Road Carrying round Manchester.
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An Account from Mr. C. Basil Nixon.
The Editor asks me for some experiences of my firm, the Manchester Motor Transport Co., Ltd. It is rather difficult to answer because, generally, our experience has been much like that of others who have already given their views in
" COMMERCIAL MoToR," and, particularly, it is of more interest to ourselves than to anybody else. Perhaps, however, the conclusions drawn from our past experience may be of some assistance. Firstly, then, the 5-ton tare will admit of remunerative work in many directions, but for a larger advance better roads arid a 6-ton tare are necessary. To secure these, all users and prospective users should support the Motor Van and Wagon Users' Association and the Roads Improvement Association. Secondly, a carrier will not regret the purchase of steam wagons from any leading maker if he has regular work which will bring in Lio per wagon per week. The same limit figure is applicable to the carrier on the larger scale, as the increased management costs may fairly be placed against the lower cost of repairs. Thirdly, the railway classification of goods is a necessary factor in making up rates, and represents the proportional risks of the different traffics when on motors. Fourthly, a private user can hire motors at about the cost of doing the same work with his own horses, but with his own motors the cost per week will work out at from to each, all included. As to suitable traffic, speaking from a carrier's -point of view, wherever back loading is part of the contract -rind the distance is more than eight miles, a motor will pay. It will also pay where there are regular loads in one direction only, of sugar, grain, machinery, cloth, etc., but when it comes to raw cotton, ex steamer, difficulties thicken and the issue is involved.
Any reliable maker can produce a motor which should run 48 weeks of live days each per year, and this working period is the best on which to calculate the earnings per week. The driver should be allowed to have the sixth day in the shed with his own motor and should not be sent out with another machine. The difference in the " get-at-ableness," to coin an expressive word, between vehicles of different make is very marked, and if the prospective buyer is not up in these details he should engage someone who is, or else confine himself to those leading makers who have had a long experience of 3-ton tare machines. It is very advisable to do this, even if it adds 1.-5o or so to the price to begin with, as the loss of a much greater sum may be avoided. A few points to note of this kind are :—The fire-tube is better than the water-tube boiler ; a simple hailer is advisable ; a loco is perhaps better than a vertical fire-tube only if the water is extra good; the engine should be enclosed, oil-tight, and fixed to the frame at three points, not built in ; roller chains are better than gearing; the road pump should be geared oil the crank shaft or some shaft always in gear with the engine; the ram of this pump should he enclosed and the valves so arranged that they are easy of access without any getting underneath ; the pressure pipe should be solid drawn, and connected up with coned unions ; the donkey pump or injector should be designed to be attached to the boiler and to feed through the junction so that there is only the one joint under pressure.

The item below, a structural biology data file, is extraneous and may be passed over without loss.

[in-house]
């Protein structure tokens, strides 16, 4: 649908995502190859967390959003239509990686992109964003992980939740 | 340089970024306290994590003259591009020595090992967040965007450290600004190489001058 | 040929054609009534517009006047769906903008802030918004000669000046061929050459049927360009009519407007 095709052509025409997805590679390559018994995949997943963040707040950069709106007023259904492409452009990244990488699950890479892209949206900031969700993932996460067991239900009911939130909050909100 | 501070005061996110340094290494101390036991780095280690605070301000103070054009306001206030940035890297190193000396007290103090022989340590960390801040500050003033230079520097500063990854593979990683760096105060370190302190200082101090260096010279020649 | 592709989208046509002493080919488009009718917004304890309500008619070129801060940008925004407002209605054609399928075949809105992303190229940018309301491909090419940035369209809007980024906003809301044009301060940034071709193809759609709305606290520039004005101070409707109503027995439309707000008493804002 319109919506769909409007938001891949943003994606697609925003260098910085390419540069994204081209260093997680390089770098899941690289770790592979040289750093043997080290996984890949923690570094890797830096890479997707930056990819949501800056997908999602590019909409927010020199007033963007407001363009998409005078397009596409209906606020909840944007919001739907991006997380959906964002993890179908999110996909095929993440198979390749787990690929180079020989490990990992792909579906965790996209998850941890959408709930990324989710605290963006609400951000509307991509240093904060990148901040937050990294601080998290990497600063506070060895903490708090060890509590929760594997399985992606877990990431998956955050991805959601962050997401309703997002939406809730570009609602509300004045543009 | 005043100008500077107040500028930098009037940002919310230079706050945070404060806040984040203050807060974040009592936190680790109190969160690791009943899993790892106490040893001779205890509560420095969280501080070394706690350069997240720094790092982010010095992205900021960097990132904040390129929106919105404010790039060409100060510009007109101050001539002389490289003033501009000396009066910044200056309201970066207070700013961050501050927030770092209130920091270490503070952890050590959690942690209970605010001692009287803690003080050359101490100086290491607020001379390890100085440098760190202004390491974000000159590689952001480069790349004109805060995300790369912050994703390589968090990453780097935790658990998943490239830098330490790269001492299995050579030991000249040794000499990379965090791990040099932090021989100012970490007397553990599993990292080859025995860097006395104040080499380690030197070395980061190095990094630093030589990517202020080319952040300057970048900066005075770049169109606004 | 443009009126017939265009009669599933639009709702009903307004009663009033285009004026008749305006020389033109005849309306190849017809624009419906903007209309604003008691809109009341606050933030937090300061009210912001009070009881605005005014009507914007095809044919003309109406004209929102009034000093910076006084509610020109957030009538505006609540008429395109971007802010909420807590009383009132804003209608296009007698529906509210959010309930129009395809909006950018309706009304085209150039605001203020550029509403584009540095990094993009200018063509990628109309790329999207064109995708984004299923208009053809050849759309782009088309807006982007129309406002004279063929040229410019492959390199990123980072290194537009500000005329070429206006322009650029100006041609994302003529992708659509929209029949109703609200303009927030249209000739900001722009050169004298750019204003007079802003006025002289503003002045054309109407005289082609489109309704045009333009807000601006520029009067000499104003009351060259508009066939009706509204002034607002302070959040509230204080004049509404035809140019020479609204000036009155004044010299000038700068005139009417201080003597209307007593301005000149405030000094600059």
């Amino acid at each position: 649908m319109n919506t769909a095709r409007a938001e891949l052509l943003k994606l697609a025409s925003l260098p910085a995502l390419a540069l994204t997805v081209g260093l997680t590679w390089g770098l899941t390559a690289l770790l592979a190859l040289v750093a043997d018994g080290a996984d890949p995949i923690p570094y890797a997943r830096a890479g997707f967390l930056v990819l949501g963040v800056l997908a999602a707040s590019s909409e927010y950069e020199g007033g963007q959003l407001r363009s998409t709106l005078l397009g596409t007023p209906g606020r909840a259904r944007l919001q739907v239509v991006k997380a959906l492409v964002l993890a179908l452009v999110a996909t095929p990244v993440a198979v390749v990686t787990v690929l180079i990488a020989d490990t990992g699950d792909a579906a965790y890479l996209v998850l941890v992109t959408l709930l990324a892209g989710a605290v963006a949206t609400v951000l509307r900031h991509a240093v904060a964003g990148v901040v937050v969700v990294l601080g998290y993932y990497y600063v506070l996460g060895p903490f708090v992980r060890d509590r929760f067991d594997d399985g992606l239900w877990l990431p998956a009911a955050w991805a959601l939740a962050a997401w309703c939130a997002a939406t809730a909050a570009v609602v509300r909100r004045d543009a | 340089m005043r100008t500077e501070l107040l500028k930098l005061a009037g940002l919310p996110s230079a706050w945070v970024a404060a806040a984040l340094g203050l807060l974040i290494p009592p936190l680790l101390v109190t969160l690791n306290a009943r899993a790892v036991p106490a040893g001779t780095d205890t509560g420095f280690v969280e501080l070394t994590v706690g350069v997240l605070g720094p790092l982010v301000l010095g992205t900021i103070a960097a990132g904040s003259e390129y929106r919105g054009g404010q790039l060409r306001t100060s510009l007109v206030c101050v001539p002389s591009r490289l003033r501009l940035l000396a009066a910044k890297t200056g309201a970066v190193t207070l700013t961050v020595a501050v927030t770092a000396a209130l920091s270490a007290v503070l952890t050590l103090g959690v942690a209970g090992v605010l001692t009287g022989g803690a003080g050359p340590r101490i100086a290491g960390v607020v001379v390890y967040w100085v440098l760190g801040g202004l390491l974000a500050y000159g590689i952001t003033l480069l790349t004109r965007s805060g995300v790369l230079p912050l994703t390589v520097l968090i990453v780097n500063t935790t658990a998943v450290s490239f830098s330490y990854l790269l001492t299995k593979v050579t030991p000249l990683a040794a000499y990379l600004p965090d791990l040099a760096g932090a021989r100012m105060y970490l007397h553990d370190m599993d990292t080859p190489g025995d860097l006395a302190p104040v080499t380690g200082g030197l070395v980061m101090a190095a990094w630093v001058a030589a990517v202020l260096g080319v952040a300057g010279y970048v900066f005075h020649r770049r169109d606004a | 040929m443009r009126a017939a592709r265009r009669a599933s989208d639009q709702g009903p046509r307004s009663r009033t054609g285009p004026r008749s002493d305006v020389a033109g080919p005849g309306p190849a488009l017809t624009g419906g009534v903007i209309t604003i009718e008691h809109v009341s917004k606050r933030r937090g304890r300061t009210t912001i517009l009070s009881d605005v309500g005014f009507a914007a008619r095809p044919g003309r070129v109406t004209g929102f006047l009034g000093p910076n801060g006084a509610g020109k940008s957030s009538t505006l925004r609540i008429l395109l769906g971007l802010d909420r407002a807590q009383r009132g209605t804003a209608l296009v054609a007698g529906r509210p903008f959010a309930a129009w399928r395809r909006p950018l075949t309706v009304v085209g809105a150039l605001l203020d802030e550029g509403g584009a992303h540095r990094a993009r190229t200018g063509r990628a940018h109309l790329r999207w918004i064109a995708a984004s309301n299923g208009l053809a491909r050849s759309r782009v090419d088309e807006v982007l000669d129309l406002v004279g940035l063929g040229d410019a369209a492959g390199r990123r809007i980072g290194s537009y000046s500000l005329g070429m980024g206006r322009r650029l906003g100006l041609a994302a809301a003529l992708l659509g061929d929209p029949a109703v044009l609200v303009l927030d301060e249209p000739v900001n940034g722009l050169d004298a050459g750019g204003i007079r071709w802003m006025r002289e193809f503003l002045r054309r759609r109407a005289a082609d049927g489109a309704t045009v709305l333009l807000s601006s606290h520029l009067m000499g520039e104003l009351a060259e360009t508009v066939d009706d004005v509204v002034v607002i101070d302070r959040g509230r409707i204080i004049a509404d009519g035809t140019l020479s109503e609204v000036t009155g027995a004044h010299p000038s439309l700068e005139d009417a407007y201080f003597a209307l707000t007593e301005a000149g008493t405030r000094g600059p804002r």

In conclusion, I will ask your able Editor to give us the legal aspect of the trailing combinationthe motor train— for I believe that in this direction lies the solution of the
dock problem. What I have in mind is a vehicle fitted with an electric motor, or possibly two motors, and carrying a petrol-electric generator capable of generating power for itself and three or four other vehicles. These other vehicles would be motorcars, that is, they would have their own electric motors and would only have to he attached to the tractor for the sake of getting power; they would not be mechanically drawn but only electrically drawn by the tractor, from which they would derive the current for their propulsion. These machines, fitted only with electric motors, could be made for less than half the cost of a steam or petrol lorry to carry the same weight ; they would weigh about 21 tons, and as the axles would be equally loaded, they could carry 8 or 9 tons each. They would be arranged for steering by lock at one end when coupled up, and by the Ackermann gear at the other when being manceuvred.
[Mr. Nixon's suggestion is an interesting one, if only from the academic point of view, because there is no question that the use of more than one trailing vehicle, and the essential electrical coupling between them, would cause the train to be classed under the 1898 Locomotives Act. An arrangement of the kind he suggests is mechanically feasible, whilst it should be both economical to work and capable of maintaining a service when adhesion would be unobtainable for an equal load conveyed by any other system of traction. We have no knowled,ge of a practical application of the idea, which appears to possess the merit of novelty, but petrol-electric combinations have proved unsuccessful commercially in ordinary single-vehicle practice. Were it possible to regard each vehicle of Mr. Nixon's proposed train as an independent unit or motor wagon, the loads henames would be practicable, and we are sorry to be against him on the score of legality.—ED.1